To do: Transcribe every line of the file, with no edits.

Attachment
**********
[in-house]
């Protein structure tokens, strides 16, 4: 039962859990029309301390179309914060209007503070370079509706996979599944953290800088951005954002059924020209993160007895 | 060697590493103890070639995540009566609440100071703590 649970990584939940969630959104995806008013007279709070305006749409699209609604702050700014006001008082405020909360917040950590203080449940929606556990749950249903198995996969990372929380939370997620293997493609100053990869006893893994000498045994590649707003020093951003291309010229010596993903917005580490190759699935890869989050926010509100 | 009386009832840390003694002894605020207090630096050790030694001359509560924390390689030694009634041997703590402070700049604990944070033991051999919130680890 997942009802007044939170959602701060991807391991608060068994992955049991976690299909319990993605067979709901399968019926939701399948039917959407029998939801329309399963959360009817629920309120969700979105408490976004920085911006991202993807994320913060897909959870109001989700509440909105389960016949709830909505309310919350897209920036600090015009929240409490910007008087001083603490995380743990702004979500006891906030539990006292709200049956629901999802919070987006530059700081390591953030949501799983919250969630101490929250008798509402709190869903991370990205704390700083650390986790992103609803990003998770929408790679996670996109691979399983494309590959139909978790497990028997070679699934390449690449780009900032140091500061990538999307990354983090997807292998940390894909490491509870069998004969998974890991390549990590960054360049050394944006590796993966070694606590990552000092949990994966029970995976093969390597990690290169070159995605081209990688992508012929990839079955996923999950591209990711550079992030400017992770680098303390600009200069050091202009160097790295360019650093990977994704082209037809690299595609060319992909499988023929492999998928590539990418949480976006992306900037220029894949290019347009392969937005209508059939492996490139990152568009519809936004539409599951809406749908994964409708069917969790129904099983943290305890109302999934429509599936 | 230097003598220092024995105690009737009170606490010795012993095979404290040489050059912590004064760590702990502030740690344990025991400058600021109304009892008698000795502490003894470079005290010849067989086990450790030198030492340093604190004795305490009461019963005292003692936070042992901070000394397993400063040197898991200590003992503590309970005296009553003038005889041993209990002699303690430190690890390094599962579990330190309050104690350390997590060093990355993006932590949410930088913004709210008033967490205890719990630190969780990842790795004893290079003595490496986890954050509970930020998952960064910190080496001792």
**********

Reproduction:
[in-house]
């Protein structure tokens, strides 16, 4: 039962859990029309301390179309914060209007503070370079509706996979599944953290800088951005954002059924020209993160007895 | 060697590493103890070639995540009566609440100071703590 649970990584939940969630959104995806008013007279709070305006749409699209609604702050700014006001008082405020909360917040950590203080449940929606556990749950249903198995996969990372929380939370997620293997493609100053990869006893893994000498045994590649707003020093951003291309010229010596993903917005580490190759699935890869989050926010509100 | 009386009832840390003694002894605020207090630096050790030694001359509560924390390689030694009634041997703590402070700049604990944070033991051999919130680890 997942009802007044939170959602701060991807391991608060068994992955049991976690299909319990993605067979709901399968019926939701399948039917959407029998939801329309399963959360009817629920309120969700979105408490976004920085911006991202993807994320913060897909959870109001989700509440909105389960016949709830909505309310919350897209920036600090015009929240409490910007008087001083603490995380743990702004979500006891906030539990006292709200049956629901999802919070987006530059700081390591953030949501799983919250969630101490929250008798509402709190869903991370990205704390700083650390986790992103609803990003998770929408790679996670996109691979399983494309590959139909978790497990028997070679699934390449690449780009900032140091500061990538999307990354983090997807292998940390894909490491509870069998004969998974890991390549990590960054360049050394944006590796993966070694606590990552000092949990994966029970995976093969390597990690290169070159995605081209990688992508012929990839079955996923999950591209990711550079992030400017992770680098303390600009200069050091202009160097790295360019650093990977994704082209037809690299595609060319992909499988023929492999998928590539990418949480976006992306900037220029894949290019347009392969937005209508059939492996490139990152568009519809936004539409599951809406749908994964409708069917969790129904099983943290305890109302999934429509599936 | 230097003598220092024995105690009737009170606490010795012993095979404290040489050059912590004064760590702990502030740690344990025991400058600021109304009892008698000795502490003894470079005290010849067989086990450790030198030492340093604190004795305490009461019963005292003692936070042992901070000394397993400063040197898991200590003992503590309970005296009553003038005889041993209990002699303690430190690890390094599962579990330190309050104690350390997590060093990355993006932590949410930088913004709210008033967490205890719990630190969780990842790795004893290079003595490496986890954050509970930020998952960064910190080496001792």